Hours after 3 published Apple Patents revealed an HMD's Eye Tracking that uses Algorithms & IR Light, Ming-Chi Kuo repeats this to clients
A new rumor report published last night claimed that Apple's upcoming mixed reality headset will be equipped with an advanced eye tracking system that uses algorithms and invisible light, according to Ming-Chi Kuo. Yet 18 hours earlier Apple had revealed these features in a series of new eye tracking patents.
The quote from Kuo, according MacRumors, states: "Apple's eye tracking system includes a transmitter and a receiver. The transmitting end provides one or several different wavelengths of invisible light, and the receiving end detects the change of the invisible light reflected by the eyeball, and judges the eyeball movement based on the change."
The eye tracking system will feature a transmitter and receiver that can detect and analyze eye movement information, providing users with images and information based on algorithms.
While the report points to a report published by The Information about eye tracking on a future Apple headset, it's far more important to know what Apple's patents have described about eye tracking. The timing of Kuo's remarks on the eye tracking system is most interesting considering that three major Apple patents regarding eye-tracking for a headset was published yesterday. We covered it in a report titled "Apple reveals more depth behind Eye Tracking Systems that are designed for future Mixed Reality Headsets."
Interesting that Kuo mentioned that the headset would provide users with images and information based on algorithms. The information below is from one of Apple's patents on eye tracking yesterday:
"A key to providing accurate eye tracking is knowing the location of the user's eyes with respect to the eye tracking cameras. In some embodiments of an eye tracking system, to accurately determine the location of the user's eyes with respect to the eye tracking cameras, the controller may execute an algorithm that performs a three-dimensional (3D) reconstruction using images captured by the eye tracking cameras to generate 3D models of the user's eyes.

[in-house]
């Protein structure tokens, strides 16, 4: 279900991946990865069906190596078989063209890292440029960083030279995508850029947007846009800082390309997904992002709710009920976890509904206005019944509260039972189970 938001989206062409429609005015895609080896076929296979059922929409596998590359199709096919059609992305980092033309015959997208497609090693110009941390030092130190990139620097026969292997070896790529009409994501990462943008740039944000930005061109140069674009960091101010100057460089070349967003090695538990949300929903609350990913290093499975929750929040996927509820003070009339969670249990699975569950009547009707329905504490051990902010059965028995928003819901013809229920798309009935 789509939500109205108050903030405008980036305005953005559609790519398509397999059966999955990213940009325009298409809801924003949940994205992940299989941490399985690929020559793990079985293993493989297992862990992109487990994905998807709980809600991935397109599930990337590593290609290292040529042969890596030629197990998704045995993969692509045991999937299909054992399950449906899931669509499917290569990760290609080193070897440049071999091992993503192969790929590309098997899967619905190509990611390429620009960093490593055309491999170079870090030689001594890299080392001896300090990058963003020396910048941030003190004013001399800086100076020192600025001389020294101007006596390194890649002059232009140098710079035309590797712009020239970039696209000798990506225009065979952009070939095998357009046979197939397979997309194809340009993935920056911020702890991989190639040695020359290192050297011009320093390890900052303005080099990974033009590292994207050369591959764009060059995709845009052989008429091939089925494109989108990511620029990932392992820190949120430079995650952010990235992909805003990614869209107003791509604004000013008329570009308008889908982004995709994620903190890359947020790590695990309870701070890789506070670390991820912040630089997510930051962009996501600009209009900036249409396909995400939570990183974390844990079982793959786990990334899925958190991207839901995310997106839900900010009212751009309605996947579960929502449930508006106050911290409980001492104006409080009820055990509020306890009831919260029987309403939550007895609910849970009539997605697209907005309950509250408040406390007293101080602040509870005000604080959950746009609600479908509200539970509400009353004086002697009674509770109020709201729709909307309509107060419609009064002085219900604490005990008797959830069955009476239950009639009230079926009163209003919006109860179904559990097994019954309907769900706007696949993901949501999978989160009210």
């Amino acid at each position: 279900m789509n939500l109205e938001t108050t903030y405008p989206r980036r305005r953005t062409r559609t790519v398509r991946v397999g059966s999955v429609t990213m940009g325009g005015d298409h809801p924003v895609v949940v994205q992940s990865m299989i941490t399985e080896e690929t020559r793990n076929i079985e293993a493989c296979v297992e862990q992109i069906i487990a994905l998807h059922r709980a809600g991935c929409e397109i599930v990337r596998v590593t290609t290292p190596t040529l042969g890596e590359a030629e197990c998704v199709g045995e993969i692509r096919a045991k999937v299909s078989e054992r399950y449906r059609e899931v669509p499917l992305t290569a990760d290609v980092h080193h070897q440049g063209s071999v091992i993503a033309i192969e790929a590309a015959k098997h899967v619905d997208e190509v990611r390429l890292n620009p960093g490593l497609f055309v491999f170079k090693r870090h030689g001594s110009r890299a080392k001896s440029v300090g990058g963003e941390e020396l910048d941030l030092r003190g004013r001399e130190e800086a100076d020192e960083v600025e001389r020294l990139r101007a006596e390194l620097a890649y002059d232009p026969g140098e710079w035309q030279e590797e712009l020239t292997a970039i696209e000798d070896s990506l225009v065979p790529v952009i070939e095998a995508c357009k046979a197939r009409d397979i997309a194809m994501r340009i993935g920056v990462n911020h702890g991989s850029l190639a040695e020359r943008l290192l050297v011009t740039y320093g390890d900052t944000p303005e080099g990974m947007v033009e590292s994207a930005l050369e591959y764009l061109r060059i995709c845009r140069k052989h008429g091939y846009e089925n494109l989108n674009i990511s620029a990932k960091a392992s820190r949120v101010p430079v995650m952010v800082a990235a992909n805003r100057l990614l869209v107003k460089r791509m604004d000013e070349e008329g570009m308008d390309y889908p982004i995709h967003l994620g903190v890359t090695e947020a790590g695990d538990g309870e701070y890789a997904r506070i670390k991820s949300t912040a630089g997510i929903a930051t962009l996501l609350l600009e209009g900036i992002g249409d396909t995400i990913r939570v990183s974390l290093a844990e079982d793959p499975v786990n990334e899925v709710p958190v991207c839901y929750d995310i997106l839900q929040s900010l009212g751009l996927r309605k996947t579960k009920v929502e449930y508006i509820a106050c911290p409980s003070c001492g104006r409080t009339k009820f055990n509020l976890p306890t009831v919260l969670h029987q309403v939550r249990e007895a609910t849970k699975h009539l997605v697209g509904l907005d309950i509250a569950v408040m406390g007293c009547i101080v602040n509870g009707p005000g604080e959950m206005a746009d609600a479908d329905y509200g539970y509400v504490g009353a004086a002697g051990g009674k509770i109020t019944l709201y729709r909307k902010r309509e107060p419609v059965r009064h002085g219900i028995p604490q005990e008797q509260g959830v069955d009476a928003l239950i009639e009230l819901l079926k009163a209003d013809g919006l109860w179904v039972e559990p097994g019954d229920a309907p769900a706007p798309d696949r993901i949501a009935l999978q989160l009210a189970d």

The 3D models of the eyes indicate the 3D position of the eyes with respect to the eye tracking cameras, which allows the eye tracking algorithms executed by the controller to accurately track eye movement."
In respect to Kuo mentioning the use of "different wavelengths of invisible light," Apple noted in yesterday's patent:
"In some embodiments, the HMD may include one or more sensors that collect information about the user's environment (video, depth information, lighting information, etc.). The sensors may provide the information to the controller 2030 of the VR/AR system. In some embodiments, sensors may include, but are not limited to, visible light cameras (e.g., video cameras)."
Elsewhere in yesterday's patent, Apple notes: "The eye tracking system may also include a light source (e.g., an IR light source) that emits light (e.g., IR light) towards the user's eyes. A portion of the IR light is reflected off the user's eyes to the eye tracking cameras."
The definition of "invisible light" is "Wavelengths in the electromagnetic spectrum too short or too long to be detected by the human eye; e.g., ultraviolet and infrared light [IR Light]." Below is an image presented in yesterday's patent pointing to IR Light Sources and an Eye Tracking Camera within their future headset.
In the end, we didn't need Kuo to confirm what Apple had already revealed in their recent patents published 18-21 hours before his commentary.
One last point. Kuo's note reportedly mentioned that the headset could possibly offer iris recognition. This was covered in an Apple patent back in March 2020. The patent revealed the following:
"The biometric sensor is physically coupled to the head-mounted display unit. For example, in the case of identifying the user with iris detection, the biometric sensor may be the eye camera."